Jesus narrates a story about a rich man and one Lazarus, a poor and sickly man. The latter died and was carried by angels to Abraham’s bosom. Later, the rich man also died and was buried -- but death wasn’t the end of his existence. Jesus informs us that after his death this evil man was ‘in torments’ and in conscious suffering (Luke 16:23). Indeed, the Lord spoke more about hell than he spoke about heaven. He who knows the terrible reality of hell solemnly warns us of the danger of unquenchable fire.

How long will hell last? The very thought of people spending eternity in a place of suffering is undoubtedly terrible. It is somewhat understandable that many disparage or disbelieve this fearful truth. Some claim that the punishment of the lost will eventually come to an end, but this is contrary to the explicit teaching of the New Testament. The Lord Jesus declares that the wicked ‘will go away into everlasting punishment’ (Matt 25:46). The fire of hell ‘shall never be quenched’ (Mark 9:43).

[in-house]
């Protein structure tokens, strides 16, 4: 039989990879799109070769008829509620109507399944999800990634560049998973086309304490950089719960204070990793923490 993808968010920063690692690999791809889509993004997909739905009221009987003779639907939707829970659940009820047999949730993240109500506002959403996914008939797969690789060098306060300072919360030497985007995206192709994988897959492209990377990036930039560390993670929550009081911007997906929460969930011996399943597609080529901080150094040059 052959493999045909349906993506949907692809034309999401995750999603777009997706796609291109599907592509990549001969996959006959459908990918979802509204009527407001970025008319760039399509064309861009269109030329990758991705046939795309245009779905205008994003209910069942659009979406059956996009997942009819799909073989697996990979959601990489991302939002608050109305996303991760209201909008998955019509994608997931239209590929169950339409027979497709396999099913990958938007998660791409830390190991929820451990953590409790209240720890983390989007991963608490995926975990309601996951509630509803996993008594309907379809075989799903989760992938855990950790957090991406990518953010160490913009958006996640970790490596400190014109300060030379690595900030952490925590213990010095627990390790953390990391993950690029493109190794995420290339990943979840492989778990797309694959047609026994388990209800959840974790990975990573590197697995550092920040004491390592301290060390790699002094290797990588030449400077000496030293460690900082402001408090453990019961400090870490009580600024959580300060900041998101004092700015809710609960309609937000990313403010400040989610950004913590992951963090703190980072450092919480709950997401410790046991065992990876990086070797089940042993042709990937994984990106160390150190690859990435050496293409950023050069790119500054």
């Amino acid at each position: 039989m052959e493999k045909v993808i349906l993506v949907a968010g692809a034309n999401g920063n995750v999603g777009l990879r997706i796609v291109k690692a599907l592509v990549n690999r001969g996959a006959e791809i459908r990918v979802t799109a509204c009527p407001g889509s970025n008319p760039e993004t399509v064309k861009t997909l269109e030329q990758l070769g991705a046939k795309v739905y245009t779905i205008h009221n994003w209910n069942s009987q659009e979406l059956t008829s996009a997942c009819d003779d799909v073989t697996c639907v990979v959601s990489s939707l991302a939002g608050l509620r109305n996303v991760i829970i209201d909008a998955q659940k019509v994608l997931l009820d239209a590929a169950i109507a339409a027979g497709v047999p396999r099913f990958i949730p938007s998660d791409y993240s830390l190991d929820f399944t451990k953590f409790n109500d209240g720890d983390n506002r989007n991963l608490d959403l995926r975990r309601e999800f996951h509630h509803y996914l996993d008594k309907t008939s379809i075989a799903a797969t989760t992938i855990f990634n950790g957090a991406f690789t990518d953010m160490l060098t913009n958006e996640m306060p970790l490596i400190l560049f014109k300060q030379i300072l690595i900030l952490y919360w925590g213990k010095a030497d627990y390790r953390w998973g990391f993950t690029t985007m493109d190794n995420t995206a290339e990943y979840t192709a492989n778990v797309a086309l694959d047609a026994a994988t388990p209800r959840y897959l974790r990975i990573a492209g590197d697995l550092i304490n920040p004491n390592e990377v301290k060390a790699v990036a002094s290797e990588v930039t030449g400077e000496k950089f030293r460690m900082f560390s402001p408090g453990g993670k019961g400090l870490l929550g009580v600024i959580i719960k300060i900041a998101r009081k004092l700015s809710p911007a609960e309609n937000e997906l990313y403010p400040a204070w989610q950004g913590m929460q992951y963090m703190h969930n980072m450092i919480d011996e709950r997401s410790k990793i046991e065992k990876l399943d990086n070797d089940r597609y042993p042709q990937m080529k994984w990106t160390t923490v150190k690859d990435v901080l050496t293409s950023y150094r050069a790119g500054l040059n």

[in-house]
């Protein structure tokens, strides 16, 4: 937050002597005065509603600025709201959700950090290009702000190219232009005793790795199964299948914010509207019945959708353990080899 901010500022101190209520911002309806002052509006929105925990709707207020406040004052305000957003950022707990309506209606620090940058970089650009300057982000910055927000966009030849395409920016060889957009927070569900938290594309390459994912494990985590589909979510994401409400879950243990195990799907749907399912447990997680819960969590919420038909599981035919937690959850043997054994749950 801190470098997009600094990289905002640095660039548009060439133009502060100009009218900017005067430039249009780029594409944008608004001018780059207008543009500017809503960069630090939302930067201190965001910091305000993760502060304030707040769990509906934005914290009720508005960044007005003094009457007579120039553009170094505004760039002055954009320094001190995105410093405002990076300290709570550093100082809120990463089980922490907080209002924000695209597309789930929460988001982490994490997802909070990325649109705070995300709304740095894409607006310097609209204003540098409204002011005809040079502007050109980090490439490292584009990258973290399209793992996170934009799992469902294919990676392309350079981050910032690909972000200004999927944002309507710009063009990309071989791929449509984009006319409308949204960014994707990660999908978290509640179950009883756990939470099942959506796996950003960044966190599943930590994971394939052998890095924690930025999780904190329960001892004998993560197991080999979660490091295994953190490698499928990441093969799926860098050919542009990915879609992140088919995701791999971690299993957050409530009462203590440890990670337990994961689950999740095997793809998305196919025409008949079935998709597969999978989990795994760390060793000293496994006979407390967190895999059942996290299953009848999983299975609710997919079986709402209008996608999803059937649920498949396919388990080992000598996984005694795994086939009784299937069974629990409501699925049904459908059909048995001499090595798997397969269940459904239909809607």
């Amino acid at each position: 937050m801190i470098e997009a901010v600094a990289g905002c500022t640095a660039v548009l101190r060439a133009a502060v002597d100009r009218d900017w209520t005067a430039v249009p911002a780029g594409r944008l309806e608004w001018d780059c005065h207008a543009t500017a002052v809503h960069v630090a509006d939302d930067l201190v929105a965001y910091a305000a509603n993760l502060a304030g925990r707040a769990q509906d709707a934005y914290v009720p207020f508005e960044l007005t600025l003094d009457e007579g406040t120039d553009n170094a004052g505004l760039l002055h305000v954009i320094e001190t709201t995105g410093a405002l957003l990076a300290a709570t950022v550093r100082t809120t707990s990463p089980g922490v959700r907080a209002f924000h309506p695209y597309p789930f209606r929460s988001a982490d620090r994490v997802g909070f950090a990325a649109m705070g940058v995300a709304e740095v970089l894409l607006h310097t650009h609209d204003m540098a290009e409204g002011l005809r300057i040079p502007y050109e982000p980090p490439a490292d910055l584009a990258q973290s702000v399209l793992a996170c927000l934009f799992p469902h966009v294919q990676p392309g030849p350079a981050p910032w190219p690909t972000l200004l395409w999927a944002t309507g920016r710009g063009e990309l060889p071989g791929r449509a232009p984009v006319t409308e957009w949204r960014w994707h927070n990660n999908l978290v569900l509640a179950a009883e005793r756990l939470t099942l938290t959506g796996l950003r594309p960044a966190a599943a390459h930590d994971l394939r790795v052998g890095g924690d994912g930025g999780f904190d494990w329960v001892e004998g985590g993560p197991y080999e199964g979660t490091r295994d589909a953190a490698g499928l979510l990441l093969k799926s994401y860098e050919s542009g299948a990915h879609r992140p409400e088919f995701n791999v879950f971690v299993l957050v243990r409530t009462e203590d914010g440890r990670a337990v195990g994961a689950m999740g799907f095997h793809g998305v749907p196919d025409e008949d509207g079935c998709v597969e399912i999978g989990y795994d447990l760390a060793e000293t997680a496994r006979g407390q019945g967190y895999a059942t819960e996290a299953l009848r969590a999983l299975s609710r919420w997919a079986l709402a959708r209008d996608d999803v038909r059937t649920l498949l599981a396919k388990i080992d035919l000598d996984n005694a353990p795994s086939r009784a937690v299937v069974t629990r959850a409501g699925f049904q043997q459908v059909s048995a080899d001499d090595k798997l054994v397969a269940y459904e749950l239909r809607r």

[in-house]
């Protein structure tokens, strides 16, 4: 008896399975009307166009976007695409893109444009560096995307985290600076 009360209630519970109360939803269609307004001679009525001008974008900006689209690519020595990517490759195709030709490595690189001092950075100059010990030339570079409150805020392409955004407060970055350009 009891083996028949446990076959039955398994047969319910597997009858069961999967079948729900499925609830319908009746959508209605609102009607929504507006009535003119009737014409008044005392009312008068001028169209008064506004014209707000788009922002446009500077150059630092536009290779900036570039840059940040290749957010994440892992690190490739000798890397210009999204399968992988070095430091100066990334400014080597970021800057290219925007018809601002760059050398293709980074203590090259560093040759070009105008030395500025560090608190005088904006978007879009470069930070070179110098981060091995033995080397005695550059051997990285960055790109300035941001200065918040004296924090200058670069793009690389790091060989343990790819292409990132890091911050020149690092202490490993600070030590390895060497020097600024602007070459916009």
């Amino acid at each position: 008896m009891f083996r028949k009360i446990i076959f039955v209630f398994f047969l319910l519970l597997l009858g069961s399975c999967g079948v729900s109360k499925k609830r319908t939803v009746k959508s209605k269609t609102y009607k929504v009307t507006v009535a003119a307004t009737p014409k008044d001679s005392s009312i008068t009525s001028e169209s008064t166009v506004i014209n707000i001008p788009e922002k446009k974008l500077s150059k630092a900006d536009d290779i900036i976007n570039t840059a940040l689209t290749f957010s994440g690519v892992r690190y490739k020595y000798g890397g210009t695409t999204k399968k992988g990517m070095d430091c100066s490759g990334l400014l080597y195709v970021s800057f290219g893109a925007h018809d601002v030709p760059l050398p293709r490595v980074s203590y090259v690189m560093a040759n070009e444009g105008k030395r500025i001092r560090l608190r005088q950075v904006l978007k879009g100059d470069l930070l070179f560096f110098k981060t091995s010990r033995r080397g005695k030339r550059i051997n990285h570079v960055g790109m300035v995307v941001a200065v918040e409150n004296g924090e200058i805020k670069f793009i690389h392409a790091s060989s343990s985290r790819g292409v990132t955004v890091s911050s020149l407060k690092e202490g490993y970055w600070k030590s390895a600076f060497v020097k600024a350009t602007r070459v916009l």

What is the worst aspect of hell? The Bible mentions fire, darkness, weeping and gnashing of teeth -- all indicating the hideous lot and suffering of the lost -- but evidently the worst thing about hell is the eternal separation of the creature from the Creator and the infliction of his terrible wrath. The King will pronounce the sentence: ‘Depart from Me, you cursed, into the everlasting fire prepared for the devil and his angels’ (Matt 25:41). ‘Can your heart endure, or can your hands remain strong, in the days when I shall deal with you?’ (Ezek 22:14). ‘It is a fearful thing to fall into the hands of the living God’ (Heb 10:31). Can we imagine anything worse?